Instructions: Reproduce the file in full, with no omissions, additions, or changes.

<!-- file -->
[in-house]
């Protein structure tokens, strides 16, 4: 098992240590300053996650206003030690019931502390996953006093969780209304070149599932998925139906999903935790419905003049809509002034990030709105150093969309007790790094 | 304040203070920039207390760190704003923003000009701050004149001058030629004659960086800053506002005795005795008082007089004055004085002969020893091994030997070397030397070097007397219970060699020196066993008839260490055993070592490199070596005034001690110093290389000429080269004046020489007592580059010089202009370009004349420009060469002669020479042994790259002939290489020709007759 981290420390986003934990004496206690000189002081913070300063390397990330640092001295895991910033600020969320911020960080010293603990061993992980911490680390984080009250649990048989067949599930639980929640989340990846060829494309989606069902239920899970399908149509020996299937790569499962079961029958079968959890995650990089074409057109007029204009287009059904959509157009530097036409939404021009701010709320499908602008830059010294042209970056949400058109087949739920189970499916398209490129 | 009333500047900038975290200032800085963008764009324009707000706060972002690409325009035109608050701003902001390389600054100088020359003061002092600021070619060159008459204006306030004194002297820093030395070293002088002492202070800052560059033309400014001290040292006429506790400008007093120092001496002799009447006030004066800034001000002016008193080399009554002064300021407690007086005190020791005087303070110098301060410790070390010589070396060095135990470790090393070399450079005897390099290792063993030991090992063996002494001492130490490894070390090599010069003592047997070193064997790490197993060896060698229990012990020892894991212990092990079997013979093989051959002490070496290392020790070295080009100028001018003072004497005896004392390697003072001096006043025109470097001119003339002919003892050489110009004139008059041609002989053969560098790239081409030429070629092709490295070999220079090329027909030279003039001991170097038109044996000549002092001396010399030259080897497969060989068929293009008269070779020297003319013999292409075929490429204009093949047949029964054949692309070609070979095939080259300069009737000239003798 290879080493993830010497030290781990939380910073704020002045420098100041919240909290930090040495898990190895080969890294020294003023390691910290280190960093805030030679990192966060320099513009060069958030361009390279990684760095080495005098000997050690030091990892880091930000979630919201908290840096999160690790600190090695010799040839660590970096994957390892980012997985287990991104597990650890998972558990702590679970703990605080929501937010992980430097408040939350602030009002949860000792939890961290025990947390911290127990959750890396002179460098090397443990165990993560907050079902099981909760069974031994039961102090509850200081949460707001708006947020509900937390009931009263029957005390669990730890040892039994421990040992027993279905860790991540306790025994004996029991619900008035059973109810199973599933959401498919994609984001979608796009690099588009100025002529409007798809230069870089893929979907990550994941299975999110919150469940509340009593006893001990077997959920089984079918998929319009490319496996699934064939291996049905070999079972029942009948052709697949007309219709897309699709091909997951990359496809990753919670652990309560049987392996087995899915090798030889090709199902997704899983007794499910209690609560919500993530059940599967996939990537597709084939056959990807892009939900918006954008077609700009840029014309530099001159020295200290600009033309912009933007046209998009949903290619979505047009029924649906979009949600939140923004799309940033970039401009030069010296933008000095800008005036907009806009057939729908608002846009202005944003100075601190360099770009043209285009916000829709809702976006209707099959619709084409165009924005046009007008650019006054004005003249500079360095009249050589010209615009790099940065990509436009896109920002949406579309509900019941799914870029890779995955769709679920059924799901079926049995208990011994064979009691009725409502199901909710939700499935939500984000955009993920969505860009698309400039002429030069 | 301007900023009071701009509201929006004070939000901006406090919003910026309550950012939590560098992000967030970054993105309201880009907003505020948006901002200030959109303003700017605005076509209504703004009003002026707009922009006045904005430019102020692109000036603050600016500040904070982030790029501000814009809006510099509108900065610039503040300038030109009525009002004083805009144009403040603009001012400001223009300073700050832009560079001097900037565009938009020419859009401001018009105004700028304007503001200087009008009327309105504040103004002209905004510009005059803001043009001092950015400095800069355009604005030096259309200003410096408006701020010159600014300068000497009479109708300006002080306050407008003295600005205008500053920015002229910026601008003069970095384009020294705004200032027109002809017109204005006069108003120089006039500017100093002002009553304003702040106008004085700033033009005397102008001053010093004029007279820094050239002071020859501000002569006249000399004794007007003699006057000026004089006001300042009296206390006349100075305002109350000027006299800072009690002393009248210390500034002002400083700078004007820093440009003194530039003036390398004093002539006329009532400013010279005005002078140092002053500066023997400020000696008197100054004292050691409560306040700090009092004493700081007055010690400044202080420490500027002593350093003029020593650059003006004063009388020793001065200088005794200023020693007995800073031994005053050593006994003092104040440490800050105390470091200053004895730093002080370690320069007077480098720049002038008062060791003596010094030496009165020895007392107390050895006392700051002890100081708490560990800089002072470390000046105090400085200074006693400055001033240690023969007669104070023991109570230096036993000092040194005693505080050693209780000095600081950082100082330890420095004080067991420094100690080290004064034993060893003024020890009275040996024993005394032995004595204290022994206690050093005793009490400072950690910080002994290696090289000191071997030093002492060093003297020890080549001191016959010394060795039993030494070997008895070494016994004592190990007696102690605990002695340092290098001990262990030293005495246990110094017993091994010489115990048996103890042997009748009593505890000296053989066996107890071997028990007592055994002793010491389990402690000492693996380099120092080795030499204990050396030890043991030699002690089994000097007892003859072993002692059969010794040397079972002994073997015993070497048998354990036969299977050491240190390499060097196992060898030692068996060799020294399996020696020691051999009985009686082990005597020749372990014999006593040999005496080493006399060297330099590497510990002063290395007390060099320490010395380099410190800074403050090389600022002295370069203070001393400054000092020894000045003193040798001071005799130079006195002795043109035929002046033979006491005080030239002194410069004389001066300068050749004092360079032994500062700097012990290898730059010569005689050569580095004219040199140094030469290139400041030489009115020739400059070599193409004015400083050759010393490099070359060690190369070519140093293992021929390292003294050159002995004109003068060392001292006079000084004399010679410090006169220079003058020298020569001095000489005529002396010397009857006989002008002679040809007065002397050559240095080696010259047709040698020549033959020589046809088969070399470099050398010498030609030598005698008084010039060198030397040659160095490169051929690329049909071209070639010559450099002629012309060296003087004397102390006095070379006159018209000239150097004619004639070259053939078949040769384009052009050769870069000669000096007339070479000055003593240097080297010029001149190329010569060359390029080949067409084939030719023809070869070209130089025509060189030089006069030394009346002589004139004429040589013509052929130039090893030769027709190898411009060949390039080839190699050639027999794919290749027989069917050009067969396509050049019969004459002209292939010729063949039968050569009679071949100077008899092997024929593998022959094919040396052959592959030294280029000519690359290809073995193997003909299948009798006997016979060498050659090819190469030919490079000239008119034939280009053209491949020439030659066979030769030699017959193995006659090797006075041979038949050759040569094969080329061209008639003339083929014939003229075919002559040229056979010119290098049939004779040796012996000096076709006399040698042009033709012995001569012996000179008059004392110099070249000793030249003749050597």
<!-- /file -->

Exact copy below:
[in-house]
């Protein structure tokens, strides 16, 4: 098992240590300053996650206003030690019931502390996953006093969780209304070149599932998925139906999903935790419905003049809509002034990030709105150093969309007790790094 | 304040203070920039207390760190704003923003000009701050004149001058030629004659960086800053506002005795005795008082007089004055004085002969020893091994030997070397030397070097007397219970060699020196066993008839260490055993070592490199070596005034001690110093290389000429080269004046020489007592580059010089202009370009004349420009060469002669020479042994790259002939290489020709007759 981290420390986003934990004496206690000189002081913070300063390397990330640092001295895991910033600020969320911020960080010293603990061993992980911490680390984080009250649990048989067949599930639980929640989340990846060829494309989606069902239920899970399908149509020996299937790569499962079961029958079968959890995650990089074409057109007029204009287009059904959509157009530097036409939404021009701010709320499908602008830059010294042209970056949400058109087949739920189970499916398209490129 | 009333500047900038975290200032800085963008764009324009707000706060972002690409325009035109608050701003902001390389600054100088020359003061002092600021070619060159008459204006306030004194002297820093030395070293002088002492202070800052560059033309400014001290040292006429506790400008007093120092001496002799009447006030004066800034001000002016008193080399009554002064300021407690007086005190020791005087303070110098301060410790070390010589070396060095135990470790090393070399450079005897390099290792063993030991090992063996002494001492130490490894070390090599010069003592047997070193064997790490197993060896060698229990012990020892894991212990092990079997013979093989051959002490070496290392020790070295080009100028001018003072004497005896004392390697003072001096006043025109470097001119003339002919003892050489110009004139008059041609002989053969560098790239081409030429070629092709490295070999220079090329027909030279003039001991170097038109044996000549002092001396010399030259080897497969060989068929293009008269070779020297003319013999292409075929490429204009093949047949029964054949692309070609070979095939080259300069009737000239003798 290879080493993830010497030290781990939380910073704020002045420098100041919240909290930090040495898990190895080969890294020294003023390691910290280190960093805030030679990192966060320099513009060069958030361009390279990684760095080495005098000997050690030091990892880091930000979630919201908290840096999160690790600190090695010799040839660590970096994957390892980012997985287990991104597990650890998972558990702590679970703990605080929501937010992980430097408040939350602030009002949860000792939890961290025990947390911290127990959750890396002179460098090397443990165990993560907050079902099981909760069974031994039961102090509850200081949460707001708006947020509900937390009931009263029957005390669990730890040892039994421990040992027993279905860790991540306790025994004996029991619900008035059973109810199973599933959401498919994609984001979608796009690099588009100025002529409007798809230069870089893929979907990550994941299975999110919150469940509340009593006893001990077997959920089984079918998929319009490319496996699934064939291996049905070999079972029942009948052709697949007309219709897309699709091909997951990359496809990753919670652990309560049987392996087995899915090798030889090709199902997704899983007794499910209690609560919500993530059940599967996939990537597709084939056959990807892009939900918006954008077609700009840029014309530099001159020295200290600009033309912009933007046209998009949903290619979505047009029924649906979009949600939140923004799309940033970039401009030069010296933008000095800008005036907009806009057939729908608002846009202005944003100075601190360099770009043209285009916000829709809702976006209707099959619709084409165009924005046009007008650019006054004005003249500079360095009249050589010209615009790099940065990509436009896109920002949406579309509900019941799914870029890779995955769709679920059924799901079926049995208990011994064979009691009725409502199901909710939700499935939500984000955009993920969505860009698309400039002429030069 | 301007900023009071701009509201929006004070939000901006406090919003910026309550950012939590560098992000967030970054993105309201880009907003505020948006901002200030959109303003700017605005076509209504703004009003002026707009922009006045904005430019102020692109000036603050600016500040904070982030790029501000814009809006510099509108900065610039503040300038030109009525009002004083805009144009403040603009001012400001223009300073700050832009560079001097900037565009938009020419859009401001018009105004700028304007503001200087009008009327309105504040103004002209905004510009005059803001043009001092950015400095800069355009604005030096259309200003410096408006701020010159600014300068000497009479109708300006002080306050407008003295600005205008500053920015002229910026601008003069970095384009020294705004200032027109002809017109204005006069108003120089006039500017100093002002009553304003702040106008004085700033033009005397102008001053010093004029007279820094050239002071020859501000002569006249000399004794007007003699006057000026004089006001300042009296206390006349100075305002109350000027006299800072009690002393009248210390500034002002400083700078004007820093440009003194530039003036390398004093002539006329009532400013010279005005002078140092002053500066023997400020000696008197100054004292050691409560306040700090009092004493700081007055010690400044202080420490500027002593350093003029020593650059003006004063009388020793001065200088005794200023020693007995800073031994005053050593006994003092104040440490800050105390470091200053004895730093002080370690320069007077480098720049002038008062060791003596010094030496009165020895007392107390050895006392700051002890100081708490560990800089002072470390000046105090400085200074006693400055001033240690023969007669104070023991109570230096036993000092040194005693505080050693209780000095600081950082100082330890420095004080067991420094100690080290004064034993060893003024020890009275040996024993005394032995004595204290022994206690050093005793009490400072950690910080002994290696090289000191071997030093002492060093003297020890080549001191016959010394060795039993030494070997008895070494016994004592190990007696102690605990002695340092290098001990262990030293005495246990110094017993091994010489115990048996103890042997009748009593505890000296053989066996107890071997028990007592055994002793010491389990402690000492693996380099120092080795030499204990050396030890043991030699002690089994000097007892003859072993002692059969010794040397079972002994073997015993070497048998354990036969299977050491240190390499060097196992060898030692068996060799020294399996020696020691051999009985009686082990005597020749372990014999006593040999005496080493006399060297330099590497510990002063290395007390060099320490010395380099410190800074403050090389600022002295370069203070001393400054000092020894000045003193040798001071005799130079006195002795043109035929002046033979006491005080030239002194410069004389001066300068050749004092360079032994500062700097012990290898730059010569005689050569580095004219040199140094030469290139400041030489009115020739400059070599193409004015400083050759010393490099070359060690190369070519140093293992021929390292003294050159002995004109003068060392001292006079000084004399010679410090006169220079003058020298020569001095000489005529002396010397009857006989002008002679040809007065002397050559240095080696010259047709040698020549033959020589046809088969070399470099050398010498030609030598005698008084010039060198030397040659160095490169051929690329049909071209070639010559450099002629012309060296003087004397102390006095070379006159018209000239150097004619004639070259053939078949040769384009052009050769870069000669000096007339070479000055003593240097080297010029001149190329010569060359390029080949067409084939030719023809070869070209130089025509060189030089006069030394009346002589004139004429040589013509052929130039090893030769027709190898411009060949390039080839190699050639027999794919290749027989069917050009067969396509050049019969004459002209292939010729063949039968050569009679071949100077008899092997024929593998022959094919040396052959592959030294280029000519690359290809073995193997003909299948009798006997016979060498050659090819190469030919490079000239008119034939280009053209491949020439030659066979030769030699017959193995006659090797006075041979038949050759040569094969080329061209008639003339083929014939003229075919002559040229056979010119290098049939004779040796012996000096076709006399040698042009033709012995001569012996000179008059004392110099070249000793030249003749050597």